When it comes to chopping of woods, it is difficult to choose between miter saw and chop saw. The race between a miter saw and chop saw has no winner, as both share the same functions.
But the truth is stranger than fiction – these two saws have some evident differences that draw the comparison. It would be, thus, wise to understand the differences before you make a purchase.
The professional woodworkers, at times, might be confused and can make the wrong choice while selecting miter saw vs. chop saw, as both are quite similar in their appearances. Let this guide help you select the one as per your needs.
Miter Saw vs Chop Saw: What are they used for?
Let us take a look what are the purpose of these saws. How they have become a large part of the woodworkers and why they are so confused to choose one over the other?
When to Use a Chop Saw?
The chop saw is something powerful as a tool, but makes cut with a downward movement and have a chopping motion. It consists of two parts, a blade and a base that supports the material you are cutting.
People, generally, use it for cutting metals and strong woods. For home-building and framing work, nothing can be better than a chop saw. It is perfect for cutting large chunks of wood or metal. It only cuts in 90 degrees and faster as compared to other saws.
These tips for using a chop saw can be helpful:
When to Use a Miter Saw?
On the other hand, a miter saw can create cuts with angle and bevel cuts. It also comes with a blade and a base. The blade on the miter saw rotates as much as possible.
A miter saw comes with versatile and multi-purpose tool options. This saw allows making precise and consistent cuts at a straight and angled position. You can use it for lumber cutting, molding, cross cutting and framing activities.
Difference Between Chop Saw and Miter Saw
If you can tell the differences between a miter saw and chop saw, you can make a better purchase, finish the projects faster and more efficiently.
Chop Saw vs Miter Saw Appearance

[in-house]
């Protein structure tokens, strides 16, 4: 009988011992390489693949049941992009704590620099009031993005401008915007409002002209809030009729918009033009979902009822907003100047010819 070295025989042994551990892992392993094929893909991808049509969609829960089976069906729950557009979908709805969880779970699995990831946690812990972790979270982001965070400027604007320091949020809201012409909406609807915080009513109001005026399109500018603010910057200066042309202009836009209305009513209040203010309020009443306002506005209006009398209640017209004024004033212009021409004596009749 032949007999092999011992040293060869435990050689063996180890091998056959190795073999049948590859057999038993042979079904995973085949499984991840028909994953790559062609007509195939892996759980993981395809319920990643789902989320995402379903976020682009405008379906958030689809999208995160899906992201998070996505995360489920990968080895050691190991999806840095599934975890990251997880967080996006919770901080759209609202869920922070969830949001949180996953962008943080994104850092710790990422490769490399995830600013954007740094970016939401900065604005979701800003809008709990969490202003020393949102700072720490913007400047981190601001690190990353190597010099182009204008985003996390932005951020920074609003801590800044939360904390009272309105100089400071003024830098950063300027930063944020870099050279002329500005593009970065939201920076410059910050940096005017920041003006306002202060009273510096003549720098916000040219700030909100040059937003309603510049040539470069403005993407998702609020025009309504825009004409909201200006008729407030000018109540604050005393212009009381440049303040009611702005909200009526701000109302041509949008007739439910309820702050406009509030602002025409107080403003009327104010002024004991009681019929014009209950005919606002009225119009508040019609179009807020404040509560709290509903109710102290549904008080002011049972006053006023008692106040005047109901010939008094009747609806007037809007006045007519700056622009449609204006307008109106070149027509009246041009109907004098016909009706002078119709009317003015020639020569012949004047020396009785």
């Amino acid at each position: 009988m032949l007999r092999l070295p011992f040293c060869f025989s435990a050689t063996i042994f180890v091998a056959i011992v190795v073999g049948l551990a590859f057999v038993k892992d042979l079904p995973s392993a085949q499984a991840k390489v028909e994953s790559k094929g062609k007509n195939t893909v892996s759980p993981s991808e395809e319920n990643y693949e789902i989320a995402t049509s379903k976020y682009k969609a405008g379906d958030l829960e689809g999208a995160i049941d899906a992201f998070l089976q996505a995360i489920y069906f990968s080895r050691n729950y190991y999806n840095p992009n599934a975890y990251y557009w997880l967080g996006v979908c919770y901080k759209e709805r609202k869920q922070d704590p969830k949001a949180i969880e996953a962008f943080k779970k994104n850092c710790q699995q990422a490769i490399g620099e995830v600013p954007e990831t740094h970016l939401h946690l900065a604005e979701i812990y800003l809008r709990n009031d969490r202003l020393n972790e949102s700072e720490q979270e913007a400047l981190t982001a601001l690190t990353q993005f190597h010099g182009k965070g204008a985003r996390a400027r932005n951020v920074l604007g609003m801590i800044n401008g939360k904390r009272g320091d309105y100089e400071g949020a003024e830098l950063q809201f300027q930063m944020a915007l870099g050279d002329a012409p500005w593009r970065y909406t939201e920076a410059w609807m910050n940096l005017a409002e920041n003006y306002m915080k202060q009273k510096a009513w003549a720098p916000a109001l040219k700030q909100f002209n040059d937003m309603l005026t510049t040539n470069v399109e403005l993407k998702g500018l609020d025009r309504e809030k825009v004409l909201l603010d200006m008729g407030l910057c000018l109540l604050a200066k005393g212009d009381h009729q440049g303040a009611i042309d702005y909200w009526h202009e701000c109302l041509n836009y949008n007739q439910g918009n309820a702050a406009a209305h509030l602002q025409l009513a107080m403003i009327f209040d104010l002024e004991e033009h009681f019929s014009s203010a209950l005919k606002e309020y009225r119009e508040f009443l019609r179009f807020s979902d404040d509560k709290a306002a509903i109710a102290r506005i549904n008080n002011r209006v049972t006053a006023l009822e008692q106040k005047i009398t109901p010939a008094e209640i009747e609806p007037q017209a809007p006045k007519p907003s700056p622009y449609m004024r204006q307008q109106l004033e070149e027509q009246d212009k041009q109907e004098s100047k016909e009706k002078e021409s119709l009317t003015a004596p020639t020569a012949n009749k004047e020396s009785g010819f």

A beginner cannot distinguish between miter saw and chop saw, as both come with round blade and firm base. However, the close observation will show that the blade of a chop saw is large and has a grinding wheel-like disc fitted in it. The blade of a miter saw is finer and ideal to make cutting angles and clean cuts.
Difference in Cutting Angles
When you are looking for a saw, you need to remember that the blade of a chop saw always stays at 90-degree angle to the base, which performs straight cuts. However, the axis of a miter saw can turn to make the cut at various angles.
Tool Power and Cutting Blade
A chop saw is a little larger than a miter saw, and comes with more power. It comes with a bigger motor with more torque and larger blades. Miter saw has more finesse cutting tools to produce clean cuts for molding, framing and piping projects.
Check for their Basic Configurations
A miter saw comes with three basic configurations – sliding compound, compound and basic. For cross cuts, one can use a basic miter saw. Whereas for bevel cuts, it is best to use the other two: sliding compound and compound. A chop saw doesn’t leave you many choices.
Material they Can Dice
A chop saw is a multipurpose and powerful cutting tool that can chop from cardboard boxes to metals and even thick pieces of lumber. Miter saws are perfect for small and medium size cutting. They cannot cut through metals, so it is best for using at home.
Now You Know the Difference Between Miter Saw vs Chop Saw
Are you also looking into table saws as another option for your workshop? Check out our article on table saw vs miter saw to find if the former is what you might actually need.
Hope you have understood the basic difference between a miter saw vs chop saw. It will help to distinguish between the two with a clear underline.
It is tough to decide since they both look almost similar, but if you want power and work on larger pieces of wood and metal, opt the chop saw.
However, for daily needs in small projects at home, a miter saw is the best option one can have. Share your comments below and pose questions about miter saw vs chop saw if any.